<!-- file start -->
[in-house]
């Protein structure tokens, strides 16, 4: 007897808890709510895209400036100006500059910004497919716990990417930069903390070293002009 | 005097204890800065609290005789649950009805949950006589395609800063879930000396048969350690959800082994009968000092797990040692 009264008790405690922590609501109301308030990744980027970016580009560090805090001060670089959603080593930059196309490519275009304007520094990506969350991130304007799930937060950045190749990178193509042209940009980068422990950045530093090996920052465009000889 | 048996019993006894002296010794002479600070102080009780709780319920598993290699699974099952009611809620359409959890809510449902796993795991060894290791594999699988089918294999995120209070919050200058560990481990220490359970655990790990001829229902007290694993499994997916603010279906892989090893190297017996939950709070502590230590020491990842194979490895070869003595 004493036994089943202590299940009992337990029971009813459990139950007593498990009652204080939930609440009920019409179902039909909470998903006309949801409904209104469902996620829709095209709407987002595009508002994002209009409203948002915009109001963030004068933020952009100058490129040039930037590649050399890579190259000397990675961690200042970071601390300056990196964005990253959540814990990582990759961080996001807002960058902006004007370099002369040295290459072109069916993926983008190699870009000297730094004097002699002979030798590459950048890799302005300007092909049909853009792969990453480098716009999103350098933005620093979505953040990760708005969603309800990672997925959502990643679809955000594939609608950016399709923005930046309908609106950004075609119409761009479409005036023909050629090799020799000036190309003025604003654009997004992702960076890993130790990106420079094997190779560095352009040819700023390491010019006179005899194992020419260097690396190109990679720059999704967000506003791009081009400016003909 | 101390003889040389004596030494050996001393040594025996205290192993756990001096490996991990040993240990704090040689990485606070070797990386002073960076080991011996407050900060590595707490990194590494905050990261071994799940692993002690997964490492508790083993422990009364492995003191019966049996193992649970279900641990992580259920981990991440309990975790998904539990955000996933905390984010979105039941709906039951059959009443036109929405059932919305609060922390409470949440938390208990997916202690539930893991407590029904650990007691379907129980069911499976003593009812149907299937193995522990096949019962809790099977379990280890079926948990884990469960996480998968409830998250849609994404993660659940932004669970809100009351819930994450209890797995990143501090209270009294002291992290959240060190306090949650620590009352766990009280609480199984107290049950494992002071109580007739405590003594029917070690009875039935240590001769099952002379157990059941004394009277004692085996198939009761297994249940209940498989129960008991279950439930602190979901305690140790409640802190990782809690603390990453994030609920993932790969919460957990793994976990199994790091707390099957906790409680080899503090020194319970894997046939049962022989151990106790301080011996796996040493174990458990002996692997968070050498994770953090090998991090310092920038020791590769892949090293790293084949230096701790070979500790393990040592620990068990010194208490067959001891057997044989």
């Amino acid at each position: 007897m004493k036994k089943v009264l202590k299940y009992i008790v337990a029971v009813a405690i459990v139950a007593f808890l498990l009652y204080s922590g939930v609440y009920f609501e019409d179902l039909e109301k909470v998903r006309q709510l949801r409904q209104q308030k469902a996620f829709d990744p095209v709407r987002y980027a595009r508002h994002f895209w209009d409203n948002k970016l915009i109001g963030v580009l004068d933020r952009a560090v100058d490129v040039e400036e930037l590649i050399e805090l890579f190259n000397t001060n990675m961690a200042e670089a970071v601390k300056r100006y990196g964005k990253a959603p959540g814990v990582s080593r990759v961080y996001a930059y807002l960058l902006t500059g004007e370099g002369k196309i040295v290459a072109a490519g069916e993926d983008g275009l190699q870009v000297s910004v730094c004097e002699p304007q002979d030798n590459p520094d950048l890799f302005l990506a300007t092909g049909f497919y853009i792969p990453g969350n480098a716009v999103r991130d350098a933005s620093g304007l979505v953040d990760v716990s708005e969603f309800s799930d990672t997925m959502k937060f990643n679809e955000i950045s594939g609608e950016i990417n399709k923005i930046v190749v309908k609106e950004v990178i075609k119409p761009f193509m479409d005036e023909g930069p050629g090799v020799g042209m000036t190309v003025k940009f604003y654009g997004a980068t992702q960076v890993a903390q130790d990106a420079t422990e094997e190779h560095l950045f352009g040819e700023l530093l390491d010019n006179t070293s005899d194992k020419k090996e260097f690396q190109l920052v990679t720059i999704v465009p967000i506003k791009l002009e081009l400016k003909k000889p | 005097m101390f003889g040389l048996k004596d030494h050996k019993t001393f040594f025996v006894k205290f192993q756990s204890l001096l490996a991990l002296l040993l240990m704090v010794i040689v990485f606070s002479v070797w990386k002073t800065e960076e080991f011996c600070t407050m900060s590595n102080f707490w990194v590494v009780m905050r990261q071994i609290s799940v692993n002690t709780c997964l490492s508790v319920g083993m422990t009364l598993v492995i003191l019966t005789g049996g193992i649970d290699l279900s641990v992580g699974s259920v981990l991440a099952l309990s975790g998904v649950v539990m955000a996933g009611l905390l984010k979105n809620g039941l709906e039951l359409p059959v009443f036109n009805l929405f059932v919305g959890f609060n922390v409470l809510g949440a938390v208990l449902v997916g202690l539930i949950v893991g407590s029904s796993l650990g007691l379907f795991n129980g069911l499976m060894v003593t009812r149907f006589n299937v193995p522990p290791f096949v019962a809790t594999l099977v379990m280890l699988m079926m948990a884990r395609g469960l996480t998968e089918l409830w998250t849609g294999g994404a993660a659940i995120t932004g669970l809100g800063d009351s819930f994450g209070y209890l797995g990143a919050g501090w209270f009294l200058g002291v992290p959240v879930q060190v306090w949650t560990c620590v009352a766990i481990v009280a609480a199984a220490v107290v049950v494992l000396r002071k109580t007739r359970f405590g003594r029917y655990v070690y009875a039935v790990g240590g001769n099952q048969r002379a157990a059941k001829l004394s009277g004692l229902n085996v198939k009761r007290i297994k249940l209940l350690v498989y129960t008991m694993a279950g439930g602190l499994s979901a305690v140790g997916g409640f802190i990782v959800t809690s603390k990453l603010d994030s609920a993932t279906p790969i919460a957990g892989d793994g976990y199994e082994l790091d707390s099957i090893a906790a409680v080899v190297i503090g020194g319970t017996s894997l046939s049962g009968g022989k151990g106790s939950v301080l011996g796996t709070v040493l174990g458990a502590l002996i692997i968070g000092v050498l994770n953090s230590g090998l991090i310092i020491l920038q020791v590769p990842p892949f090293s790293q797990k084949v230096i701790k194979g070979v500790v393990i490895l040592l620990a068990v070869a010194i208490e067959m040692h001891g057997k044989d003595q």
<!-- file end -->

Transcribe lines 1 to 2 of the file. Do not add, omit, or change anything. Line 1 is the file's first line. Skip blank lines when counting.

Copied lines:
[in-house]
């Protein structure tokens, strides 16, 4: 007897808890709510895209400036100006500059910004497919716990990417930069903390070293002009 | 005097204890800065609290005789649950009805949950006589395609800063879930000396048969350690959800082994009968000092797990040692 009264008790405690922590609501109301308030990744980027970016580009560090805090001060670089959603080593930059196309490519275009304007520094990506969350991130304007799930937060950045190749990178193509042209940009980068422990950045530093090996920052465009000889 | 048996019993006894002296010794002479600070102080009780709780319920598993290699699974099952009611809620359409959890809510449902796993795991060894290791594999699988089918294999995120209070919050200058560990481990220490359970655990790990001829229902007290694993499994997916603010279906892989090893190297017996939950709070502590230590020491990842194979490895070869003595 004493036994089943202590299940009992337990029971009813459990139950007593498990009652204080939930609440009920019409179902039909909470998903006309949801409904209104469902996620829709095209709407987002595009508002994002209009409203948002915009109001963030004068933020952009100058490129040039930037590649050399890579190259000397990675961690200042970071601390300056990196964005990253959540814990990582990759961080996001807002960058902006004007370099002369040295290459072109069916993926983008190699870009000297730094004097002699002979030798590459950048890799302005300007092909049909853009792969990453480098716009999103350098933005620093979505953040990760708005969603309800990672997925959502990643679809955000594939609608950016399709923005930046309908609106950004075609119409761009479409005036023909050629090799020799000036190309003025604003654009997004992702960076890993130790990106420079094997190779560095352009040819700023390491010019006179005899194992020419260097690396190109990679720059999704967000506003791009081009400016003909 | 101390003889040389004596030494050996001393040594025996205290192993756990001096490996991990040993240990704090040689990485606070070797990386002073960076080991011996407050900060590595707490990194590494905050990261071994799940692993002690997964490492508790083993422990009364492995003191019966049996193992649970279900641990992580259920981990991440309990975790998904539990955000996933905390984010979105039941709906039951059959009443036109929405059932919305609060922390409470949440938390208990997916202690539930893991407590029904650990007691379907129980069911499976003593009812149907299937193995522990096949019962809790099977379990280890079926948990884990469960996480998968409830998250849609994404993660659940932004669970809100009351819930994450209890797995990143501090209270009294002291992290959240060190306090949650620590009352766990009280609480199984107290049950494992002071109580007739405590003594029917070690009875039935240590001769099952002379157990059941004394009277004692085996198939009761297994249940209940498989129960008991279950439930602190979901305690140790409640802190990782809690603390990453994030609920993932790969919460957990793994976990199994790091707390099957906790409680080899503090020194319970894997046939049962022989151990106790301080011996796996040493174990458990002996692997968070050498994770953090090998991090310092920038020791590769892949090293790293084949230096701790070979500790393990040592620990068990010194208490067959001891057997044989």